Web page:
This contributing paper explores the necessity of reflexive and adaptive systemic transitions and deep institutional change for socio-ecological sustainability to occur. Human impacts on the environment and the earth’s biosphere have drastically increased during the age of the Anthropocene and the great acceleration, creating increasing uncertainty. These impacts are far-reaching and systemic. They are not only threatening to compromise past development progress, but also trigger a feedback that can create much needed renewal and systemic change. Current threats to human and planetary health take place within an institutional environment mainly designed for periods of stable and sustained growth and it is an important cause of the systemic risks that humanity is facing now in the Anthropocene.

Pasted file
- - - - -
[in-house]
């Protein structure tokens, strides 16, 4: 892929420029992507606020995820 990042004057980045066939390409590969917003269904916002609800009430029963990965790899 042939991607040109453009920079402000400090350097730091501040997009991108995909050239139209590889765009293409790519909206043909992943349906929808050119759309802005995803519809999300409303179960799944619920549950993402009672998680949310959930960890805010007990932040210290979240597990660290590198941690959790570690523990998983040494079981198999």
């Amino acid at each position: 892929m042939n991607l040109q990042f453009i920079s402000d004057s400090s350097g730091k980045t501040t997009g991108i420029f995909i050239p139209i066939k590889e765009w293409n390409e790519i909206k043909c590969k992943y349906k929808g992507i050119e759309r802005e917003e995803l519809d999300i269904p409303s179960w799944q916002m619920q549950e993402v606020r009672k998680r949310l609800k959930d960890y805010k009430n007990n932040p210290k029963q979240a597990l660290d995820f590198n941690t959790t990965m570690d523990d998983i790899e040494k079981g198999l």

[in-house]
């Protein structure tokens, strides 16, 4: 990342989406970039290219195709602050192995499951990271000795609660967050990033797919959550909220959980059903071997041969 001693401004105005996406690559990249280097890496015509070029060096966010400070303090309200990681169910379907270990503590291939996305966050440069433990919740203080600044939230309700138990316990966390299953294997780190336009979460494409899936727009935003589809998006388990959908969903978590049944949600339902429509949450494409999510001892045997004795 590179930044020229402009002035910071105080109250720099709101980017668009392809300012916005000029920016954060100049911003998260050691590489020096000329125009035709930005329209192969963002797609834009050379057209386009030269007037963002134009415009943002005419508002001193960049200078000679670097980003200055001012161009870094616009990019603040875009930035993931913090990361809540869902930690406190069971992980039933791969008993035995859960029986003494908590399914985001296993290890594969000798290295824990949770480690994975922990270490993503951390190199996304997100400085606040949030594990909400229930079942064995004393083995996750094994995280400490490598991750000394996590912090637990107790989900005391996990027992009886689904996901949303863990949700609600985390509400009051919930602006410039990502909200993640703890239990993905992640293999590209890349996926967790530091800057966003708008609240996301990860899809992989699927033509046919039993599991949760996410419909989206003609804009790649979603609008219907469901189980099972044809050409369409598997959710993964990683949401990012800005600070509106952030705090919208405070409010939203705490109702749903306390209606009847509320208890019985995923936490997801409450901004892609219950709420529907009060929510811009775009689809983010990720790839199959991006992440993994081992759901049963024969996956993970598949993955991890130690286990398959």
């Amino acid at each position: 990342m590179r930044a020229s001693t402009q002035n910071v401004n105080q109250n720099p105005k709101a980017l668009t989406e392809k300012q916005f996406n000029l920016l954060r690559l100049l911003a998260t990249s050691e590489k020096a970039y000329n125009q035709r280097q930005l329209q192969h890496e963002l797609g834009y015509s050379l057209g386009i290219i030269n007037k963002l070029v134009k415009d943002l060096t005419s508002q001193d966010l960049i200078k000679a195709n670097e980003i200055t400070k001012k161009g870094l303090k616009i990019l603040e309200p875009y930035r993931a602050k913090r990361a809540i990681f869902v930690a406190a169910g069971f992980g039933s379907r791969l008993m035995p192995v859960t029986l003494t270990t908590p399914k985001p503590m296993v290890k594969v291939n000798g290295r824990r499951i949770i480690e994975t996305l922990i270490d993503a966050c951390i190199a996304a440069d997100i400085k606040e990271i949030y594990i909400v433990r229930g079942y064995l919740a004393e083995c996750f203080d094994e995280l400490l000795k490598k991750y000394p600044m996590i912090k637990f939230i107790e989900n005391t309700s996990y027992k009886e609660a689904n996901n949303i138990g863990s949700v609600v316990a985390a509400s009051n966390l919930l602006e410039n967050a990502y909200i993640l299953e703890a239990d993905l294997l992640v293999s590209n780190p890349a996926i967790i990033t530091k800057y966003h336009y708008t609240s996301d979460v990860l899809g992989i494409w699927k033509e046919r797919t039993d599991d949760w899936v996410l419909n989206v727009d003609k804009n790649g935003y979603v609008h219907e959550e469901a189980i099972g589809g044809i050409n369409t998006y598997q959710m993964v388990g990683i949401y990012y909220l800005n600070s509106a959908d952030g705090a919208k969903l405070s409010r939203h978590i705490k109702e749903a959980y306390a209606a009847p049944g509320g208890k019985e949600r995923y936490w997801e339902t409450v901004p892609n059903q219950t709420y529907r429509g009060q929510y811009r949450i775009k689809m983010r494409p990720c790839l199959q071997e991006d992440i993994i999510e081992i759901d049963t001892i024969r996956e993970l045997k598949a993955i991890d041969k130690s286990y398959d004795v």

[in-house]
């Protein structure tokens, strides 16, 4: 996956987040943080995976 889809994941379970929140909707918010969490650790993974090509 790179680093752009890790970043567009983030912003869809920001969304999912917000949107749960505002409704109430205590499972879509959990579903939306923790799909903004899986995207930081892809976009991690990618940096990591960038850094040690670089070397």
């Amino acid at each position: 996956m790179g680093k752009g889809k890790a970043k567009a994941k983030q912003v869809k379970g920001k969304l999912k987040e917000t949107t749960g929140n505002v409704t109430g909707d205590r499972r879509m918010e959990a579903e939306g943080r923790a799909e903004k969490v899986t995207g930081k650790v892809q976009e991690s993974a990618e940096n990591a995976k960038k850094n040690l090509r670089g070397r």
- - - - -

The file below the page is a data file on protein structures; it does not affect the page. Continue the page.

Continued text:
This study presents a framework to facilitate a greater understanding of the required systemic shifts and explain the how-to, through which transitions towards systemic sustainability may be achieved. Furthermore, it argues that systemic risks can maybe be delayed but not be prevented by merely making systems more resilient or adaptive, which would be considered a responsive feedback. To achieve higher levels of collective intelligence, reflexive institutional change is inevitable.
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